Cllr John Sheahan
FRUSTRATION simmered at this Wednesday’s meeting of local councillors in Newcastle West who fumed against what they felt was a lack of progress on providing a new graveyard for Abbeyfeale.
“There is no will to progress this,” Cllr John Sheahan declared. At a previous meeting, in a bid to move the project forward, councillors had asked that an estimate be drawn up of what it would cost to develop a site at Clash Rd, the only site out of 17 examined that had passed the crucial percolation test.
But councillors were told this Wednesday that such costings were not yet available.
However, Cllr Sheahan claimed, the Clash site owner had not even been contacted by the council. If they didn’t even know the cost of the site, they couldn’t move to the next stage , he argued.
People needed to be told, he said. The Abbeyfeale graveyard, Cllr Sheahan said, was one of three issues “we need to get off this table between now and next June.” But he did not detect any urgency on the matter.
Director of services Gordon Daly rejected Cllr Sheahan’s charge of an absence of will. There is a distinction between a lack of outcome and a lack of effort, he said, pointing out that a huge amount of work had been done.
Seventeen sites had been examined and tests carried out and there had been numerous internal meetings as well as meetings with auctioneers, he told councillors.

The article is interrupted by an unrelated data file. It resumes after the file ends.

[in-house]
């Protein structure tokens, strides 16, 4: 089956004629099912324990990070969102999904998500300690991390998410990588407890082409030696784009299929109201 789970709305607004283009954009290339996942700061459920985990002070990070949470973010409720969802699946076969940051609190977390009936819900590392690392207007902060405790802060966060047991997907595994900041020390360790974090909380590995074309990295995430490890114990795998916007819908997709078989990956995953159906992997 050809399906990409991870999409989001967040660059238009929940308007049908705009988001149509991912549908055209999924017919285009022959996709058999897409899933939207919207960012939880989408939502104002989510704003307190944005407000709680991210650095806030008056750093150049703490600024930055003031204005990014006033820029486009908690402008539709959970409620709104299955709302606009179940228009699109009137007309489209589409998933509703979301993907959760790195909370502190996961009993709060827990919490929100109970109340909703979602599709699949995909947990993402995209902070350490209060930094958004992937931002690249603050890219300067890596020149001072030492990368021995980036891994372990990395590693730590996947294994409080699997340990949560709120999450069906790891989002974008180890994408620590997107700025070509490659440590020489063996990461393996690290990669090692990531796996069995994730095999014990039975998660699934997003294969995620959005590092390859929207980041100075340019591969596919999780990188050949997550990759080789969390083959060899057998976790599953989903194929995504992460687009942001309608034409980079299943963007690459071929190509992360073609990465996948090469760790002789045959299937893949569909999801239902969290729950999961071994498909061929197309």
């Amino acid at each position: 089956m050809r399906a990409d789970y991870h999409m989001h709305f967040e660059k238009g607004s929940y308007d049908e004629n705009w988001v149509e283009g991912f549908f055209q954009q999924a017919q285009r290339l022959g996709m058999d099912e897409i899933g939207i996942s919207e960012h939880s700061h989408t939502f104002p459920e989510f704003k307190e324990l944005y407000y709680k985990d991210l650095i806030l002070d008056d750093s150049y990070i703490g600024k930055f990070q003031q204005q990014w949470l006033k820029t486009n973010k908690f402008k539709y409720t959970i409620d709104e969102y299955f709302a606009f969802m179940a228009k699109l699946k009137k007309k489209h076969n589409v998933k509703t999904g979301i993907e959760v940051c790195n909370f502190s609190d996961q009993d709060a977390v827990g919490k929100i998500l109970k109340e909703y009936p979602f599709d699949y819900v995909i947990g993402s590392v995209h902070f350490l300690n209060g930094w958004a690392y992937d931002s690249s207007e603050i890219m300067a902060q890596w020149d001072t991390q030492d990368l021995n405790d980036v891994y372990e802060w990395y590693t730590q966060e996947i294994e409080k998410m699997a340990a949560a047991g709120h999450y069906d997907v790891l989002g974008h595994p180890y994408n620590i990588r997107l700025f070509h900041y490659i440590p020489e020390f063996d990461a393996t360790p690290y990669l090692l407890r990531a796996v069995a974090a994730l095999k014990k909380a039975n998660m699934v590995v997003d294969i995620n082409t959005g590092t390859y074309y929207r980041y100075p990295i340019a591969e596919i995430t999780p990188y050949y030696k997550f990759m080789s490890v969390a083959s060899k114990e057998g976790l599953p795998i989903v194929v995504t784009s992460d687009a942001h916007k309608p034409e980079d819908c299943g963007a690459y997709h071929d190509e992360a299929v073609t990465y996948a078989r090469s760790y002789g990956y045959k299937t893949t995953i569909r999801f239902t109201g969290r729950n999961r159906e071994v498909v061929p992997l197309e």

“We are still looking at other sites,” he said, arguing that the percolation test alone would not necessarily make Clash Rd a suitable site.
“That is only one criteria,” he said. Other issues would also have to be taken into account for such a capital project. “Concerns have been expressed about the overall cost,” he continued and they would have to look at value for money.
The work of costing the Clash Rd project, “isn’t completed yet”, Mr Daly said. “In tandem with doing that, we will continue to see are there other sites. Maybe we need to look further afield, a mile outside Abbeyfeale.”
But Cllr Sheahan said the “cost element is a red herring”.
The cost of a plot in Limerick was the dearest in the country, he said, at €1,100, and a new graveyard such as the one opened in Kilmallock had 350 plots. “Cost that up,” he challenged.
“I don’t believe there is any will around this table to do it. There is no urgency on this.”
Councillors were frustrated about the matter, Cllr Francis Foley said, arguing that a cut-off on looking for new sites needed to be agreed.
The Clash site, Cllr Seamus Browne felt, would be extremely expensive to develop. “I think we need to have those costs,” he said.
“On a personal note,” Cllr Jerome Scanlan said, “I have been getting harrassing calls from a person with a vested interest in selling land. When that borders on harrassment, I have a problem.”
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